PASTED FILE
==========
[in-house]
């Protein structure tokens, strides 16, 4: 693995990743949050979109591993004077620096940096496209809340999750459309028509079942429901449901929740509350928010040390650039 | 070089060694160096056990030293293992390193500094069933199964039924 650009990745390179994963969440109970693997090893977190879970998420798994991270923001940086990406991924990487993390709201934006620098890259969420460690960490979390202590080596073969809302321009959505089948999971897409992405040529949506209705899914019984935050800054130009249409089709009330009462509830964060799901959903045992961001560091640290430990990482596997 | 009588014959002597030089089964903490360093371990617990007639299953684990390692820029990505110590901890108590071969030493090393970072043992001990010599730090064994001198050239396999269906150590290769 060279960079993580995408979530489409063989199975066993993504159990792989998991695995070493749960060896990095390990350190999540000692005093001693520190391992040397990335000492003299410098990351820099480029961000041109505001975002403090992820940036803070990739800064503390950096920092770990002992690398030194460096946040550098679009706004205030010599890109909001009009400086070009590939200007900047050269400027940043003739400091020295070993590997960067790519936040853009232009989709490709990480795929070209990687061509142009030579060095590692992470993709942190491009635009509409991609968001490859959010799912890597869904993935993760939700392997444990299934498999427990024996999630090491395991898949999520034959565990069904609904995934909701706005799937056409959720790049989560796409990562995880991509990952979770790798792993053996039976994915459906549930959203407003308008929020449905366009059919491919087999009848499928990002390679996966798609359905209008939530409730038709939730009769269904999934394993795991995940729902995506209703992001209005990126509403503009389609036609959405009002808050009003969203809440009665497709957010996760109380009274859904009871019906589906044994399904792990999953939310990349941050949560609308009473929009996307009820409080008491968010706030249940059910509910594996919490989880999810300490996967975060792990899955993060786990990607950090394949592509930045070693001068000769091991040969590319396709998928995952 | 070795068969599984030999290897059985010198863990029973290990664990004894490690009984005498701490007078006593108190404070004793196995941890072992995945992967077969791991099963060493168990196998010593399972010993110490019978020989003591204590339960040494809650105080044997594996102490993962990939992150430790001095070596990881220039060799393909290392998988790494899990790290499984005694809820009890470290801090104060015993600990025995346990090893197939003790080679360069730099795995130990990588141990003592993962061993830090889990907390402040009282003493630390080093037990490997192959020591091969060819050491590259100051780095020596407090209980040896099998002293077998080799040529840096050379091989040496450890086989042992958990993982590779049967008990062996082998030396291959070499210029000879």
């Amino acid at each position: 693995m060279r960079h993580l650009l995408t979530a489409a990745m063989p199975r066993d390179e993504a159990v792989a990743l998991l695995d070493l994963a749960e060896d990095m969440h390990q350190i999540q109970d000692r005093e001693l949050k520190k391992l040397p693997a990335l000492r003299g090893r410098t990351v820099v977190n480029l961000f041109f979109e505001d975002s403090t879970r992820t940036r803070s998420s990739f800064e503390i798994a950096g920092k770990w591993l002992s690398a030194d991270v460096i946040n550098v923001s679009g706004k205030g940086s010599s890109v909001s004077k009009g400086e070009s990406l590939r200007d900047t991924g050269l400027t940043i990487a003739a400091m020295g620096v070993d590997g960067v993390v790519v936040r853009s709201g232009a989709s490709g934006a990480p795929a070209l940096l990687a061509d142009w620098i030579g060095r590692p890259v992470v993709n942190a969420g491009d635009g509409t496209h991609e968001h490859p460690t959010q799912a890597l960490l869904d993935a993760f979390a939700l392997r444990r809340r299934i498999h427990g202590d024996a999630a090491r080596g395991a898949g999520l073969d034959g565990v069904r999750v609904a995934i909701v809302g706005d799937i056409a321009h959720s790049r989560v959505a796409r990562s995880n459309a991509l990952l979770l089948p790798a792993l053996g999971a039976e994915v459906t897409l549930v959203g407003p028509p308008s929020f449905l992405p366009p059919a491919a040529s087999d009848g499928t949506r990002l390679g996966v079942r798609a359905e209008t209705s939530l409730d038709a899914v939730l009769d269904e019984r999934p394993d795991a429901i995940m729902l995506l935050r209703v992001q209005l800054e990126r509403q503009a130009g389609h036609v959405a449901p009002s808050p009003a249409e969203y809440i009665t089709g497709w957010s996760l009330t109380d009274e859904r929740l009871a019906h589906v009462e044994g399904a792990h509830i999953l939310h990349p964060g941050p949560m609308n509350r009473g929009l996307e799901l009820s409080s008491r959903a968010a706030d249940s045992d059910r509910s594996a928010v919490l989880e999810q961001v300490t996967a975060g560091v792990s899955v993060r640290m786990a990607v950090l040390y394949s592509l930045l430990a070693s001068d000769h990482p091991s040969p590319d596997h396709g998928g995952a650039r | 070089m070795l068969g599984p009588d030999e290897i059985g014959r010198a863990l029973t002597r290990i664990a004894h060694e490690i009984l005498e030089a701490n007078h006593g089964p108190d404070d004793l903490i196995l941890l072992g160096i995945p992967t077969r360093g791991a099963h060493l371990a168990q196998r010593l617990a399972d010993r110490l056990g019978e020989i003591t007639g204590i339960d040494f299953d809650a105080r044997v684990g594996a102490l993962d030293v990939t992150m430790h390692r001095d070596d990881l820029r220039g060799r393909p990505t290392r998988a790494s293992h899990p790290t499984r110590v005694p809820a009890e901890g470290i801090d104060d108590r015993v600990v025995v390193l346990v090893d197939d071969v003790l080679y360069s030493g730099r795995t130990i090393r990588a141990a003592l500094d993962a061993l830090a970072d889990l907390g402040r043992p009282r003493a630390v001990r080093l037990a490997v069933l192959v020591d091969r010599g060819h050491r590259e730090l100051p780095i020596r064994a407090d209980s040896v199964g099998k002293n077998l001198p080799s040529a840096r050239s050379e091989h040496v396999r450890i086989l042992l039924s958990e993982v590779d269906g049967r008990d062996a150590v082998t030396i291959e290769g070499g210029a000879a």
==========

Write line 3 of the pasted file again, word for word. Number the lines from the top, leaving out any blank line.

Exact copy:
């Amino acid at each position: 693995m060279r960079h993580l650009l995408t979530a489409a990745m063989p199975r066993d390179e993504a159990v792989a990743l998991l695995d070493l994963a749960e060896d990095m969440h390990q350190i999540q109970d000692r005093e001693l949050k520190k391992l040397p693997a990335l000492r003299g090893r410098t990351v820099v977190n480029l961000f041109f979109e505001d975002s403090t879970r992820t940036r803070s998420s990739f800064e503390i798994a950096g920092k770990w591993l002992s690398a030194d991270v460096i946040n550098v923001s679009g706004k205030g940086s010599s890109v909001s004077k009009g400086e070009s990406l590939r200007d900047t991924g050269l400027t940043i990487a003739a400091m020295g620096v070993d590997g960067v993390v790519v936040r853009s709201g232009a989709s490709g934006a990480p795929a070209l940096l990687a061509d142009w620098i030579g060095r590692p890259v992470v993709n942190a969420g491009d635009g509409t496209h991609e968001h490859p460690t959010q799912a890597l960490l869904d993935a993760f979390a939700l392997r444990r809340r299934i498999h427990g202590d024996a999630a090491r080596g395991a898949g999520l073969d034959g565990v069904r999750v609904a995934i909701v809302g706005d799937i056409a321009h959720s790049r989560v959505a796409r990562s995880n459309a991509l990952l979770l089948p790798a792993l053996g999971a039976e994915v459906t897409l549930v959203g407003p028509p308008s929020f449905l992405p366009p059919a491919a040529s087999d009848g499928t949506r990002l390679g996966v079942r798609a359905e209008t209705s939530l409730d038709a899914v939730l009769d269904e019984r999934p394993d795991a429901i995940m729902l995506l935050r209703v992001q209005l800054e990126r509403q503009a130009g389609h036609v959405a449901p009002s808050p009003a249409e969203y809440i009665t089709g497709w957010s996760l009330t109380d009274e859904r929740l009871a019906h589906v009462e044994g399904a792990h509830i999953l939310h990349p964060g941050p949560m609308n509350r009473g929009l996307e799901l009820s409080s008491r959903a968010a706030d249940s045992d059910r509910s594996a928010v919490l989880e999810q961001v300490t996967a975060g560091v792990s899955v993060r640290m786990a990607v950090l040390y394949s592509l930045l430990a070693s001068d000769h990482p091991s040969p590319d596997h396709g998928g995952a650039r | 070089m070795l068969g599984p009588d030999e290897i059985g014959r010198a863990l029973t002597r290990i664990a004894h060694e490690i009984l005498e030089a701490n007078h006593g089964p108190d404070d004793l903490i196995l941890l072992g160096i995945p992967t077969r360093g791991a099963h060493l371990a168990q196998r010593l617990a399972d010993r110490l056990g019978e020989i003591t007639g204590i339960d040494f299953d809650a105080r044997v684990g594996a102490l993962d030293v990939t992150m430790h390692r001095d070596d990881l820029r220039g060799r393909p990505t290392r998988a790494s293992h899990p790290t499984r110590v005694p809820a009890e901890g470290i801090d104060d108590r015993v600990v025995v390193l346990v090893d197939d071969v003790l080679y360069s030493g730099r795995t130990i090393r990588a141990a003592l500094d993962a061993l830090a970072d889990l907390g402040r043992p009282r003493a630390v001990r080093l037990a490997v069933l192959v020591d091969r010599g060819h050491r590259e730090l100051p780095i020596r064994a407090d209980s040896v199964g099998k002293n077998l001198p080799s040529a840096r050239s050379e091989h040496v396999r450890i086989l042992l039924s958990e993982v590779d269906g049967r008990d062996a150590v082998t030396i291959e290769g070499g210029a000879a």